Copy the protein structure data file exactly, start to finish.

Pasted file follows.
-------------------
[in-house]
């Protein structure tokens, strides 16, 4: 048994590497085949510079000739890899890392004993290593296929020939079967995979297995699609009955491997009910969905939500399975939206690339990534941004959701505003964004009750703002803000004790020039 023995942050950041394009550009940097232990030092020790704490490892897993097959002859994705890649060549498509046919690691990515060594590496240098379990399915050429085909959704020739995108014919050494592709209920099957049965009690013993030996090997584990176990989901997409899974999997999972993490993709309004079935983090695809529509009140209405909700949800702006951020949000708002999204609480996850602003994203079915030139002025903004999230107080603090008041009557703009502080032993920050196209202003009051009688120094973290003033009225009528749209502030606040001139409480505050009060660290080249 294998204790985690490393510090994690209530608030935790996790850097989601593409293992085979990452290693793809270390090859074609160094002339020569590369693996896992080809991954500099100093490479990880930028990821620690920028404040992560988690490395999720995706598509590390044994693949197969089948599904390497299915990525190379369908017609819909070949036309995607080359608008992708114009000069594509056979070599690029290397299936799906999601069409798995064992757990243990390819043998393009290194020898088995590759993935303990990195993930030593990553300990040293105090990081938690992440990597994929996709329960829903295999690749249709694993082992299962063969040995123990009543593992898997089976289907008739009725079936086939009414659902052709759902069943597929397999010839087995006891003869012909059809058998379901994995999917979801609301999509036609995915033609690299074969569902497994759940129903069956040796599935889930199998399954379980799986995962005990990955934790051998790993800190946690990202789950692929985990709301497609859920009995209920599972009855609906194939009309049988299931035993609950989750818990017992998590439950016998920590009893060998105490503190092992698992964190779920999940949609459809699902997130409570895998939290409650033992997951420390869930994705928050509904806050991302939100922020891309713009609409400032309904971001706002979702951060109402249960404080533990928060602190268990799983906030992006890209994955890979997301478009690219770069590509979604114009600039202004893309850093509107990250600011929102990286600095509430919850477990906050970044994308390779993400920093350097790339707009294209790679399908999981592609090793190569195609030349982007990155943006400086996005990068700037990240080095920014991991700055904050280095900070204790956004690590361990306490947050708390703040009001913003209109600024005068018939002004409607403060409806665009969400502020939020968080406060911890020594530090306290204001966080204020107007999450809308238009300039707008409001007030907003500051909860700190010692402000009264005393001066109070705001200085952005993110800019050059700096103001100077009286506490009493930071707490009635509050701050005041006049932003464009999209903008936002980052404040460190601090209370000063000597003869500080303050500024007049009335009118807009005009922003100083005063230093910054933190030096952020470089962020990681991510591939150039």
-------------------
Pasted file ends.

[in-house]
């Protein structure tokens, strides 16, 4: 048994590497085949510079000739890899890392004993290593296929020939079967995979297995699609009955491997009910969905939500399975939206690339990534941004959701505003964004009750703002803000004790020039 023995942050950041394009550009940097232990030092020790704490490892897993097959002859994705890649060549498509046919690691990515060594590496240098379990399915050429085909959704020739995108014919050494592709209920099957049965009690013993030996090997584990176990989901997409899974999997999972993490993709309004079935983090695809529509009140209405909700949800702006951020949000708002999204609480996850602003994203079915030139002025903004999230107080603090008041009557703009502080032993920050196209202003009051009688120094973290003033009225009528749209502030606040001139409480505050009060660290080249 294998204790985690490393510090994690209530608030935790996790850097989601593409293992085979990452290693793809270390090859074609160094002339020569590369693996896992080809991954500099100093490479990880930028990821620690920028404040992560988690490395999720995706598509590390044994693949197969089948599904390497299915990525190379369908017609819909070949036309995607080359608008992708114009000069594509056979070599690029290397299936799906999601069409798995064992757990243990390819043998393009290194020898088995590759993935303990990195993930030593990553300990040293105090990081938690992440990597994929996709329960829903295999690749249709694993082992299962063969040995123990009543593992898997089976289907008739009725079936086939009414659902052709759902069943597929397999010839087995006891003869012909059809058998379901994995999917979801609301999509036609995915033609690299074969569902497994759940129903069956040796599935889930199998399954379980799986995962005990990955934790051998790993800190946690990202789950692929985990709301497609859920009995209920599972009855609906194939009309049988299931035993609950989750818990017992998590439950016998920590009893060998105490503190092992698992964190779920999940949609459809699902997130409570895998939290409650033992997951420390869930994705928050509904806050991302939100922020891309713009609409400032309904971001706002979702951060109402249960404080533990928060602190268990799983906030992006890209994955890979997301478009690219770069590509979604114009600039202004893309850093509107990250600011929102990286600095509430919850477990906050970044994308390779993400920093350097790339707009294209790679399908999981592609090793190569195609030349982007990155943006400086996005990068700037990240080095920014991991700055904050280095900070204790956004690590361990306490947050708390703040009001913003209109600024005068018939002004409607403060409806665009969400502020939020968080406060911890020594530090306290204001966080204020107007999450809308238009300039707008409001007030907003500051909860700190010692402000009264005393001066109070705001200085952005993110800019050059700096103001100077009286506490009493930071707490009635509050701050005041006049932003464009999209903008936002980052404040460190601090209370000063000597003869500080303050500024007049009335009118807009005009922003100083005063230093910054933190030096952020470089962020990681991510591939150039």